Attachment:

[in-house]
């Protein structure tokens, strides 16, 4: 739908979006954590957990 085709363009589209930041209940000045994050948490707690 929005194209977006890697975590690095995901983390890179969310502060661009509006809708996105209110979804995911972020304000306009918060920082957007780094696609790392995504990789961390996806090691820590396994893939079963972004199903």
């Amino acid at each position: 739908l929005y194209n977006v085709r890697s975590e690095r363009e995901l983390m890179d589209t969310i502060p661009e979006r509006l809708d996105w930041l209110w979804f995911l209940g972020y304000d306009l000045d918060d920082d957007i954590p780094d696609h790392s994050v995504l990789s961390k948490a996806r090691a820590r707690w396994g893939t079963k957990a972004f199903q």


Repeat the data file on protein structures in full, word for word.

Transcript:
[in-house]
């Protein structure tokens, strides 16, 4: 739908979006954590957990 085709363009589209930041209940000045994050948490707690 929005194209977006890697975590690095995901983390890179969310502060661009509006809708996105209110979804995911972020304000306009918060920082957007780094696609790392995504990789961390996806090691820590396994893939079963972004199903």
């Amino acid at each position: 739908l929005y194209n977006v085709r890697s975590e690095r363009e995901l983390m890179d589209t969310i502060p661009e979006r509006l809708d996105w930041l209110w979804f995911l209940g972020y304000d306009l000045d918060d920082d957007i954590p780094d696609h790392s994050v995504l990789s961390k948490a996806r090691a820590r707690w396994g893939t079963k957990a972004f199903q």